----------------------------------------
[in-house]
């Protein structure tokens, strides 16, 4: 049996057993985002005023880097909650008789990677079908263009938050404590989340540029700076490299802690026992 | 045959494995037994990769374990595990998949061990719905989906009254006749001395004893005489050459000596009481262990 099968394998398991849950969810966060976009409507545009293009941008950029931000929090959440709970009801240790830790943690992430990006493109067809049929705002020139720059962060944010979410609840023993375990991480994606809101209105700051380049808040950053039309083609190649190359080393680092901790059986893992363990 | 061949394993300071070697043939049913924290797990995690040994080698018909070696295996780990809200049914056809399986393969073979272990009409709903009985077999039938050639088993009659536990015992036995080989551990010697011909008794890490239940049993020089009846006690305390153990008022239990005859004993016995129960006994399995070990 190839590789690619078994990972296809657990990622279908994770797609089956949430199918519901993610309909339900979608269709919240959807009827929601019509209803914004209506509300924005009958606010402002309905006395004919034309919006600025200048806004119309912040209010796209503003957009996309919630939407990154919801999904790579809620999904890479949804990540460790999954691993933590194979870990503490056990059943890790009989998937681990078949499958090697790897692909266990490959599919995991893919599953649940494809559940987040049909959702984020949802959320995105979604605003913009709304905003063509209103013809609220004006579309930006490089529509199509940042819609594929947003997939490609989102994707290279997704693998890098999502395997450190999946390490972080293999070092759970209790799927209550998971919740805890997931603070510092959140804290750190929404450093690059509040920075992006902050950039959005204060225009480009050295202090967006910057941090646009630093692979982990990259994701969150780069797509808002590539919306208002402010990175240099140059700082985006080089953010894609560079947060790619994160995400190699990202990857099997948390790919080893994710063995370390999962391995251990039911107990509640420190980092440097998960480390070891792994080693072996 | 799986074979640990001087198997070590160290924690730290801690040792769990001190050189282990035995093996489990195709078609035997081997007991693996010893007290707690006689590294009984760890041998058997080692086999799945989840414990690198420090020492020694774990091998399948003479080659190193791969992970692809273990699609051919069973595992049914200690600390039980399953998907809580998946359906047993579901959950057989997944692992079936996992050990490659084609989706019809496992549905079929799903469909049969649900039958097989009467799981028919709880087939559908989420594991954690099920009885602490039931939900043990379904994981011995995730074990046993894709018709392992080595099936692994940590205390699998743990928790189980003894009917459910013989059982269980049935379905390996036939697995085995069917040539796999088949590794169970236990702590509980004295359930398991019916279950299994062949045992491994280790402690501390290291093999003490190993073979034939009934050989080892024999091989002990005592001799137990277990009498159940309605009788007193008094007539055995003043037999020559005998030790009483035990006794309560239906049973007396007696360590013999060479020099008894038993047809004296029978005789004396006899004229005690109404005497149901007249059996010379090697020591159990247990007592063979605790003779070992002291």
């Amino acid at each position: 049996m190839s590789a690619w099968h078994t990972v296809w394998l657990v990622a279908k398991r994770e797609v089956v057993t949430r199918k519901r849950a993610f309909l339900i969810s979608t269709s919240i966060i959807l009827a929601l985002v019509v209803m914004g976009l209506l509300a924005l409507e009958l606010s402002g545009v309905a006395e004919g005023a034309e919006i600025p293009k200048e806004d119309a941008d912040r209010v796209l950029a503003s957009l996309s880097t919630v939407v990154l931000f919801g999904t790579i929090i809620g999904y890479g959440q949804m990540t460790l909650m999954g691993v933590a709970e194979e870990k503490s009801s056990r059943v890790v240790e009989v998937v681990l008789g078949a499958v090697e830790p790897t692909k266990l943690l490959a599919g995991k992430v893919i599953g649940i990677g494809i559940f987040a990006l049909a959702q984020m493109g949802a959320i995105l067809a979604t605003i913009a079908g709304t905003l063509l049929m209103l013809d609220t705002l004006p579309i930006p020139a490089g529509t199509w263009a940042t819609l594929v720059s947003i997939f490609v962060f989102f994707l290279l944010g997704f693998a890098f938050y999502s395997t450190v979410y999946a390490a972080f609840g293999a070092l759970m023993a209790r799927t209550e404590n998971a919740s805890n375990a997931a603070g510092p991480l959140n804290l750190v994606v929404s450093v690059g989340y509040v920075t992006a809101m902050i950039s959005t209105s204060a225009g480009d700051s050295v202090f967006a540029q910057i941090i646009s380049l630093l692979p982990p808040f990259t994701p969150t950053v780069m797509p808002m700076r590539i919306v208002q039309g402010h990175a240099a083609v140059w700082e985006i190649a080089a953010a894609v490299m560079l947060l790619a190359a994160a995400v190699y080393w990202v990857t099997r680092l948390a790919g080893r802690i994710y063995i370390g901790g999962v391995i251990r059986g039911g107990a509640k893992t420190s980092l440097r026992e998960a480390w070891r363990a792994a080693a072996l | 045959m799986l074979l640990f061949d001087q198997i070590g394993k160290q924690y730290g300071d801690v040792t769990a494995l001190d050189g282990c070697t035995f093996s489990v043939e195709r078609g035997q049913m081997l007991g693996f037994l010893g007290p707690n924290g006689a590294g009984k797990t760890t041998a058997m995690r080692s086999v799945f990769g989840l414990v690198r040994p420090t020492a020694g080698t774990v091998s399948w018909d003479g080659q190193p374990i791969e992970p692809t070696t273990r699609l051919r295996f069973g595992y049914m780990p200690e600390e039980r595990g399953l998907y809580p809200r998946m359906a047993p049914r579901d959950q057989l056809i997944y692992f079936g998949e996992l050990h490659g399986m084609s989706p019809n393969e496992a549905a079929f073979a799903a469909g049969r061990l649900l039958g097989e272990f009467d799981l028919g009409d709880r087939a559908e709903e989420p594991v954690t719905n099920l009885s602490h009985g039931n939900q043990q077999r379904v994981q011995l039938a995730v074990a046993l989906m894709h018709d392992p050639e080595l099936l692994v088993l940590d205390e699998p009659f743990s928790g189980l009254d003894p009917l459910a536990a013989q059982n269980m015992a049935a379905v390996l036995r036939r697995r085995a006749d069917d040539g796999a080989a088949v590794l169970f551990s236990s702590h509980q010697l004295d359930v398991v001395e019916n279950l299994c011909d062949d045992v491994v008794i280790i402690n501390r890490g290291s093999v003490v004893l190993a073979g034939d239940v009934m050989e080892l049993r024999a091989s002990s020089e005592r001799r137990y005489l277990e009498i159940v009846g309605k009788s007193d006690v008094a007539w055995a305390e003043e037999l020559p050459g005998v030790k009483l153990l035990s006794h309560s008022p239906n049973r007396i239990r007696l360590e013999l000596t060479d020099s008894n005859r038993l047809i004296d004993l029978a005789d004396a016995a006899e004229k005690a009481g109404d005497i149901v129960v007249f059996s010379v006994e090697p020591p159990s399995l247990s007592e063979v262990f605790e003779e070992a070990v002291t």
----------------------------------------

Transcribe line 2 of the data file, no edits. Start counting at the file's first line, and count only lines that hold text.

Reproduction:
């Protein structure tokens, strides 16, 4: 049996057993985002005023880097909650008789990677079908263009938050404590989340540029700076490299802690026992 | 045959494995037994990769374990595990998949061990719905989906009254006749001395004893005489050459000596009481262990 099968394998398991849950969810966060976009409507545009293009941008950029931000929090959440709970009801240790830790943690992430990006493109067809049929705002020139720059962060944010979410609840023993375990991480994606809101209105700051380049808040950053039309083609190649190359080393680092901790059986893992363990 | 061949394993300071070697043939049913924290797990995690040994080698018909070696295996780990809200049914056809399986393969073979272990009409709903009985077999039938050639088993009659536990015992036995080989551990010697011909008794890490239940049993020089009846006690305390153990008022239990005859004993016995129960006994399995070990 190839590789690619078994990972296809657990990622279908994770797609089956949430199918519901993610309909339900979608269709919240959807009827929601019509209803914004209506509300924005009958606010402002309905006395004919034309919006600025200048806004119309912040209010796209503003957009996309919630939407990154919801999904790579809620999904890479949804990540460790999954691993933590194979870990503490056990059943890790009989998937681990078949499958090697790897692909266990490959599919995991893919599953649940494809559940987040049909959702984020949802959320995105979604605003913009709304905003063509209103013809609220004006579309930006490089529509199509940042819609594929947003997939490609989102994707290279997704693998890098999502395997450190999946390490972080293999070092759970209790799927209550998971919740805890997931603070510092959140804290750190929404450093690059509040920075992006902050950039959005204060225009480009050295202090967006910057941090646009630093692979982990990259994701969150780069797509808002590539919306208002402010990175240099140059700082985006080089953010894609560079947060790619994160995400190699990202990857099997948390790919080893994710063995370390999962391995251990039911107990509640420190980092440097998960480390070891792994080693072996 | 799986074979640990001087198997070590160290924690730290801690040792769990001190050189282990035995093996489990195709078609035997081997007991693996010893007290707690006689590294009984760890041998058997080692086999799945989840414990690198420090020492020694774990091998399948003479080659190193791969992970692809273990699609051919069973595992049914200690600390039980399953998907809580998946359906047993579901959950057989997944692992079936996992050990490659084609989706019809496992549905079929799903469909049969649900039958097989009467799981028919709880087939559908989420594991954690099920009885602490039931939900043990379904994981011995995730074990046993894709018709392992080595099936692994940590205390699998743990928790189980003894009917459910013989059982269980049935379905390996036939697995085995069917040539796999088949590794169970236990702590509980004295359930398991019916279950299994062949045992491994280790402690501390290291093999003490190993073979034939009934050989080892024999091989002990005592001799137990277990009498159940309605009788007193008094007539055995003043037999020559005998030790009483035990006794309560239906049973007396007696360590013999060479020099008894038993047809004296029978005789004396006899004229005690109404005497149901007249059996010379090697020591159990247990007592063979605790003779070992002291």